This is a simple, elegant and fast wedding centerpiece which features 260 swans as its focal point. The centerpiece shown uses accents of tulle, silk ivy and small flowers and underinflated 5″ balloons. You can use you can use any accents you desire.
This centerpiece received second place at the 1st annual New England Qualatex Balloon Network Centerpiece competition in July 1996.
Inflate a260’s leaving about 2 inches uninflated on the end . Make a large fold twist (about 6 inches) and twist the knot of the balloon into the fold twist to hide it. Make a second fold twist about the same size or just slightly larger. You should have 8 – 10 inches of balloon left this will become the neck of the swan. Take one loop and push it halfway through the second, this becomes the body with the inside loop pointing upward and becoming the tailfeather. Next you will take the leftover balloon and gently curve the neck by rolling and pinching it (similar to shaping a heart) until it holds the curve. Tuck the base of the swan’s neck into the body so that it sits upright and the outer loop will hold the neck in place. (it will sit on top of the loop of the tailfeather). Create a second swan and cool glue swans facing each other onto the base of the centerpiece. You may now add whatever accent elements you desire.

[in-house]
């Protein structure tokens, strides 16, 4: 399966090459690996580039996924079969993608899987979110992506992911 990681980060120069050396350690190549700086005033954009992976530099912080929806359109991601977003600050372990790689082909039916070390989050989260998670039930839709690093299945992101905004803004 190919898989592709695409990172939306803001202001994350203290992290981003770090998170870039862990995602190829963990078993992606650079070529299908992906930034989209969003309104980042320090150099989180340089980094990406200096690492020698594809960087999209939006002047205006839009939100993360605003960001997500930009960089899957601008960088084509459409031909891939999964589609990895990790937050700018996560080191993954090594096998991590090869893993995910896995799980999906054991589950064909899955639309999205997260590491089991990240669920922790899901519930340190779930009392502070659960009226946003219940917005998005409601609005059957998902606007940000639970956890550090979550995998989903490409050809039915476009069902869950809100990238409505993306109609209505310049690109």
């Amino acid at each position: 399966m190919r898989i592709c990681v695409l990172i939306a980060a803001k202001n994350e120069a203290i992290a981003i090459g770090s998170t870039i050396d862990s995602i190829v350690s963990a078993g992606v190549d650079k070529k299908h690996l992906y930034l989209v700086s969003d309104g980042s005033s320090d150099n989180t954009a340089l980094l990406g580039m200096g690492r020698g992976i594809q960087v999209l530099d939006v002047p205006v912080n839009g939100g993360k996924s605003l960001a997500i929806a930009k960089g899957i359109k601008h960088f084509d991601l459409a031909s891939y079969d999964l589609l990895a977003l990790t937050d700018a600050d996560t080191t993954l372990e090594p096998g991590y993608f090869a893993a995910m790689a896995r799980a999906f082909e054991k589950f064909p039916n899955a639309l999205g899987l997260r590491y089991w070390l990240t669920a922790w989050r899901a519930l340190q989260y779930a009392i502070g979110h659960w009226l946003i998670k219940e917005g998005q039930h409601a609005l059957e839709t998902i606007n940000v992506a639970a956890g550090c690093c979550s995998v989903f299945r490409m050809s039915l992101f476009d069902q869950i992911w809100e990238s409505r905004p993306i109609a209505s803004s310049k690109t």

Check out Marvin Hardy’s Balloon Magic page 26 for the single swan
(for the more experienced twister – Swans are joined at the base of the neck)
To make two swans kissing, follow the directions above until just before you curve and tuck the swan’s necks.
Then you twist everything together at the base of the Swans’ necks and continue as if you were doing two separate swans. Then push the base of the necks (where they meet the bodys) into the folds of the bodies so that the body holds the neck in place, the same as above (you may want to try a single swan firstfor practice). Then you will put the swans beak to beak and the pressure will hold them together. If you are doing the swans for a more lasting creation, a drop of glue between the beaks helps too. If done well (with practice of course) you can get the necks of the swans to form a heart shape.